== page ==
Hoppers of North Carolina:
Spittlebugs, Leafhoppers, Treehoppers, and Planthoppers
Scientific Name: Search Common Name:
Family (Alpha):
« »
CIXIIDAE Members: NC Records

Melanoliarus ecologus - No Common Name

No image for this species.
Online Photographs: BugGuide                                                                                  
Description: A small species, with males ranging from 3.7 to 4.5 mm long. The vertex and mesonotum are piceous (glossy brown to black) in most specimens, fuscous in others; the carinae of the mesonotum ranges from concolorous to a dull orange in most specimens, black or dark brown in others. The vertex is narrow, with the median length distinctly larger than the width at the apex of the posterior emargination. The face is piceous or fuscous with prominent carinae that are orange or yellow. The wings lack large spots or bands but have suffusion around the apical crossveins, with the membrane typically with a slightly dusky color though glossy clear in some specimens. The wing venation is typically pale, becoming brown apically. (Mead & Kramer, 1982)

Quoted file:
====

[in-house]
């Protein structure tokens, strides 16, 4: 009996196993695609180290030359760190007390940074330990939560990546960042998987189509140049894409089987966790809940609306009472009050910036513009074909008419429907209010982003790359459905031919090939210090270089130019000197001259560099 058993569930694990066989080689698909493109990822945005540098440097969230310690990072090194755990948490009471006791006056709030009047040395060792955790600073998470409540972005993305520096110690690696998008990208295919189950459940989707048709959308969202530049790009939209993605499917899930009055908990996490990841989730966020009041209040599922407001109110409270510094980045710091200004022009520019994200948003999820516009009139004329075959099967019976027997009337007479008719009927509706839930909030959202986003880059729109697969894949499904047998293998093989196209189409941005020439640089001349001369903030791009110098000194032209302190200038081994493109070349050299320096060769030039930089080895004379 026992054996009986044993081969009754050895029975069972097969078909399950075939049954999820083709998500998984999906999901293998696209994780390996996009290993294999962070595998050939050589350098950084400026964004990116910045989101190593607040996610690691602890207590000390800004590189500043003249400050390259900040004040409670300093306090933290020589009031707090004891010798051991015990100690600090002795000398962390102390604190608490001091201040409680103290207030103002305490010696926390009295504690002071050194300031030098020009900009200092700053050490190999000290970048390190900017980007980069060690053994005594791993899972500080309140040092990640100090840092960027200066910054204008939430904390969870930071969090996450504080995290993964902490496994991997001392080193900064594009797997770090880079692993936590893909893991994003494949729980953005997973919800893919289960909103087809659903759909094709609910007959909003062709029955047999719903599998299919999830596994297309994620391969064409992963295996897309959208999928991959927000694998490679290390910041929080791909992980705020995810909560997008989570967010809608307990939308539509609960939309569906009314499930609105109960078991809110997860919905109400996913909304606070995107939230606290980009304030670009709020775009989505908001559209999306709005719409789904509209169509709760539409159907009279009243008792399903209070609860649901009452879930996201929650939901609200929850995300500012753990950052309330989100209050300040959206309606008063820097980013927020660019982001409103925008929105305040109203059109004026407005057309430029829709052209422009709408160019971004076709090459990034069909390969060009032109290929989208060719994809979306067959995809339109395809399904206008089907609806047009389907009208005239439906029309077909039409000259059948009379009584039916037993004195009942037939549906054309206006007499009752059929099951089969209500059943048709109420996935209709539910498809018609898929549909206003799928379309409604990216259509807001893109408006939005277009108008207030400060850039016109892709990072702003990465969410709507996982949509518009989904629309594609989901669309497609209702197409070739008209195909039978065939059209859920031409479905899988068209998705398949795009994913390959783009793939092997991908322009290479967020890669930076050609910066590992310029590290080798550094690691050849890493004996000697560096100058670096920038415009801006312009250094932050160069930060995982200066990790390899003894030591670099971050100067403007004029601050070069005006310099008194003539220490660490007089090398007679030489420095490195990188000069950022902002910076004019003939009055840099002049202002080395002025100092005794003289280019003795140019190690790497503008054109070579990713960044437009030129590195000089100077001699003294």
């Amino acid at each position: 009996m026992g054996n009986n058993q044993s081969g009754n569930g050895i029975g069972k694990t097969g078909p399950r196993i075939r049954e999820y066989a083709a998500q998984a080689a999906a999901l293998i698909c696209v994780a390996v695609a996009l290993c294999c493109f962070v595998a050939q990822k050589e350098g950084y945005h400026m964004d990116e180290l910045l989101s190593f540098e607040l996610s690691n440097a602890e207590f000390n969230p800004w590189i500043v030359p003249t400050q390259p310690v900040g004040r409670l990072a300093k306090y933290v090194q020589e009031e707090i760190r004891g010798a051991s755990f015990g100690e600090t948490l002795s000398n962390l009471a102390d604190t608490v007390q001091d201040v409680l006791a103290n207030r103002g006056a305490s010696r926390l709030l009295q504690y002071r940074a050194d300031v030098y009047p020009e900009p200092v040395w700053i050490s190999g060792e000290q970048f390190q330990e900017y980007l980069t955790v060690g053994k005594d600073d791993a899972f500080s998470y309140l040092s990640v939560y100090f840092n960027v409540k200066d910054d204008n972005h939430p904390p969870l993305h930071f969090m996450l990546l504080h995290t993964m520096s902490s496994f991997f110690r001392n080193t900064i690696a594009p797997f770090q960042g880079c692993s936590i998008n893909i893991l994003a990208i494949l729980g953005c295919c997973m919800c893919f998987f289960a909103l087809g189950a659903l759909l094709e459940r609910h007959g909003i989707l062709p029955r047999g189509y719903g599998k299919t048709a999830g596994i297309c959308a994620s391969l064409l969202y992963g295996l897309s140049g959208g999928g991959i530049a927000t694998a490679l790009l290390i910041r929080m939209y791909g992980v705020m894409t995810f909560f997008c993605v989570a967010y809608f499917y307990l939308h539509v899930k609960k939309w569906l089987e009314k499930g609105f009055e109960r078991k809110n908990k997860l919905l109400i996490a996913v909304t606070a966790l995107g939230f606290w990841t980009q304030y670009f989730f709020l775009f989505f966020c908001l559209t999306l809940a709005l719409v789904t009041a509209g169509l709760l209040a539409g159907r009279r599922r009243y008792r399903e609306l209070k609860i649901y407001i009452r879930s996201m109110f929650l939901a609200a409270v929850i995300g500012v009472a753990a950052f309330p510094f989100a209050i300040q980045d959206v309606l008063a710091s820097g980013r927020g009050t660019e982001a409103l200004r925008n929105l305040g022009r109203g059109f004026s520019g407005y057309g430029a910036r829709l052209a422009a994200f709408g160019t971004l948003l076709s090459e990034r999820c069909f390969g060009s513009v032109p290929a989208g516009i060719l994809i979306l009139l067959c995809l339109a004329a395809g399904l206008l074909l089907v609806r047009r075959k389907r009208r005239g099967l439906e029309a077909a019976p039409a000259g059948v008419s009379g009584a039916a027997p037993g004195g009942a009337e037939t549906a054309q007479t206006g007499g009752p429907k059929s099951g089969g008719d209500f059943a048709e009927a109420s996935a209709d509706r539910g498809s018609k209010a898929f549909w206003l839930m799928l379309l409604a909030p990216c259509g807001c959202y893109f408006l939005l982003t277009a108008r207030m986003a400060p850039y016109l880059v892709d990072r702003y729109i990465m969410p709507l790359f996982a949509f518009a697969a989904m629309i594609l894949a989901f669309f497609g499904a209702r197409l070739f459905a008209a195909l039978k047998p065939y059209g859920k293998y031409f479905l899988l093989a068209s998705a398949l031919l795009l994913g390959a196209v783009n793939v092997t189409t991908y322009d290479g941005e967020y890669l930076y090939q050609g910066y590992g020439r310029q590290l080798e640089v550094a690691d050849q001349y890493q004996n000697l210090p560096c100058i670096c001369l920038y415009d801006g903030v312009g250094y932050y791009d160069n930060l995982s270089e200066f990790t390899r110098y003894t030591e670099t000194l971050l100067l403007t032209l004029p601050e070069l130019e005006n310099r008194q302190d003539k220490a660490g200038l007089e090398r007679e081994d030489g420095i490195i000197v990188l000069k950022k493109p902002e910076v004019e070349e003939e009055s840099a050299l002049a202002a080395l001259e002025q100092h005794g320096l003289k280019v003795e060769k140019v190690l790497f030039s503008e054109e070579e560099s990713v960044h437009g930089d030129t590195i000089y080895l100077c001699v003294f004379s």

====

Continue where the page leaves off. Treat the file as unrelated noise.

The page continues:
Distribution in North Carolina
County Map: Clicking on a county returns the records for the species in that county.
Distribution: Eastern and central United States (UDEL)
Abundance: Recorded from a couple counties in the Piedmont; should also be found in the mountains, as extensively collected from GSMNP across the state line.
Seasonal Occurrence
Habitats and Life History
Habitats: Floodplain woods, prairie meadow, etc. (Mead & Kramer, 1982)
Plant Associates: "Nymphs of cixiids are subterranean, feeding on roots and possibly fungi. The significance of adult host records is unclear. Many cixiids are presumed to be polyphagous (as adults), most often on woody plants." (UDEL)
Behavior: Can be attracted at night with a light.
Comment: Mead & Kramer (1982) note that this species is probably univoltine, meaning it has a single brood. They also noted that this species does not closely resemble any other members of the genus in the Nearctic and could potentially be an example of Carolinian Fauna that evolved in the southern Appalachian Mountains.
Status: Native
Global and State Rank: